- Dunn, J. O., M. G. Mythen and M. P. Grocott (2016). “Physiology of oxygen transport.” BJA Education 16(10): 341-348.
- Fenzl, A. and F. W. Kiefer (2014). “Brown adipose tissue and thermogenesis.” Horm Mol Biol Clin Investig 19(1): 25-37.
Grocott, M., A. Richardson, H. Montgomery and M. Mythen (2007). “Caudwell Xtreme Everest: a field study of human adaptation to hypoxia.” Crit Care 11(4): 151.
- Grocott, M. P., D. S. Martin, D. Z. Levett, R. McMorrow, J. Windsor, H. E. Montgomery and G. Caudwell Xtreme Everest Research (2009). “Arterial blood gases and oxygen content in climbers on Mount Everest.” N Engl J Med 360(2): 140-149.
Grocott, M. P., S. D. Martin, M. H. Wilson, K. Mitchell and S. Dhillon (2010). “Caudwell Xtreme Everest Expedition.” High Alt Med Biol 11(2).
- Gustafsson, I. M., A. Lodenius, J. Tunelli, J. Ullman and M. Jonsson Fagerlund (2017). “Apnoeic oxygenation in adults under general anaesthesia using Transnasal Humidified Rapid-Insufflation Ventilatory Exchange (THRIVE) – a physiological study.” Br J Anaesthesia 118(4): 610-617.
- Mythen, M. “‘Everest in Utero’ – Lessons for critical care.”
- Mythen, M. “The oxygen trail: measurement.”
- Patel, A. and S. A. Nouraei (2015). “Transnasal Humidified Rapid-Insufflation Ventilatory Exchange (THRIVE): a physiological method of increasing apnoea time in patients with difficult airways.” Anaesthesia 70(3): 323-329.
- Tan, P. C. and A. T. Dennis (2016). “High-flow humidified nasal pre-oxygenation in pregnant women.“ Anaesthesia 71(7): 851-852.
- van der Lans, A. A. J. J., J. Hoeks, B. Brans, G. H. E. J. Vijgen, M. Visser, xEb, G. W. lle, M. J. Vosselman, J. Hansen, xF, J. A. rgensen, J. Wu, F. M. Mottaghy, P. Schrauwen and W. D. van Marken Lichtenbelt (2013). “Cold acclimation recruits human brown fat and increases nonshivering thermogenesis.” The Journal of Clinical Investigation 123(8): 3395-3403.
- West, J. B. (1993). “Acclimatization and tolerance to extreme altitude.” J Wilderness Med 4(1): 17-26.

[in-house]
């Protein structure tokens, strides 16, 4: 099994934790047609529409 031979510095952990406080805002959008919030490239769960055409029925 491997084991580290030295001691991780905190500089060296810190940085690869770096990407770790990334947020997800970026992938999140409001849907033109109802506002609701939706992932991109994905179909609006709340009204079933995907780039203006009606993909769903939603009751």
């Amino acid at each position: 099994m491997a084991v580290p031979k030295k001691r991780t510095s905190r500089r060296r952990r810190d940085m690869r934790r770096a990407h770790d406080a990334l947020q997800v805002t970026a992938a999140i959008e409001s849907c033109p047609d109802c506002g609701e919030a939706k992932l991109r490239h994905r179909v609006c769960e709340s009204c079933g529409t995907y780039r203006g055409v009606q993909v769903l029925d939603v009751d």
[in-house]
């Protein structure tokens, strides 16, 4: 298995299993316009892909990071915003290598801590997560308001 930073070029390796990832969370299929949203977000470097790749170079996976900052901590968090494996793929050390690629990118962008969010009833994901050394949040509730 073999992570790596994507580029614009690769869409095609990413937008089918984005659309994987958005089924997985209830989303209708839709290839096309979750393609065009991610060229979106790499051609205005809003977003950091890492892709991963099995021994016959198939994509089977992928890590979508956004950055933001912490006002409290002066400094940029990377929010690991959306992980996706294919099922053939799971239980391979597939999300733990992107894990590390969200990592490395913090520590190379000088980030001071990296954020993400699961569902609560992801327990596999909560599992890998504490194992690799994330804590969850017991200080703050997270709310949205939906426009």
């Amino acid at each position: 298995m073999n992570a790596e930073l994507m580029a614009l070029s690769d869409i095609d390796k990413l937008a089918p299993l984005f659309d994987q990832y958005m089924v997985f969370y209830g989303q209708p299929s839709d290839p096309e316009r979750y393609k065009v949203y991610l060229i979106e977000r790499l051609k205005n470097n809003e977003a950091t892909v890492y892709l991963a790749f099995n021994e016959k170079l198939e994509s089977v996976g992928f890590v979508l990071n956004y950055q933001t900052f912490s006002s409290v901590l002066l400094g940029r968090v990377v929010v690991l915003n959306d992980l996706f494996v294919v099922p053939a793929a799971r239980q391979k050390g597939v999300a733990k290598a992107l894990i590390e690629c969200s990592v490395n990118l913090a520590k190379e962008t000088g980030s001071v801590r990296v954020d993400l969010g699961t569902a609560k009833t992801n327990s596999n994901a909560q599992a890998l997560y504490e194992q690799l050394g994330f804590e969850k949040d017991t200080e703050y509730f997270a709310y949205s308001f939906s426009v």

Having spent many years enjoying the wilderness across 6 continents (hold on Oceania, I’m coming), including wintering over in Antarctica and years of service in mountain rescue, and then gaining the perspective afforded to me by having my own serious wilderness accident, I am very mindful of how we balance the risks and rewards of wilderness adventures. Greg Hill captures the essence of some very simple but powerful advice for staying safe in this brief video. Watch and reflect!
Transcribed here in my words:
Greg Hill’s 5 Rules for Staying Safe in the Wilderness
- Be afraid – be aware of the risks, and cognitive of the risks.
- Be prepared – get educated, find mentors, be guided, get good equipment, take the courses, develop your own mountain sense.
- Have a great team – find good partners.
- Have a plan – prepare for eventualities, have an escape route
- Be vigilant – maintain situational awareness, reassess plans fluidly.
Actually, that sounds like a good set of 5 rules for prehospital emergency medicine, anaesthesia, or any other high-stakes game!
More info at www.wildmedix.com or ping me in the comments!
As promised, open access to my two talks from the Mountain Medicine Workshop hosted at the MCSA in Cape Town, 2 May 2016. Please feel free to use for reference, or direct questions to me!
Austere & Confined Space Airway Management:
Practical Wilderness Analgesia: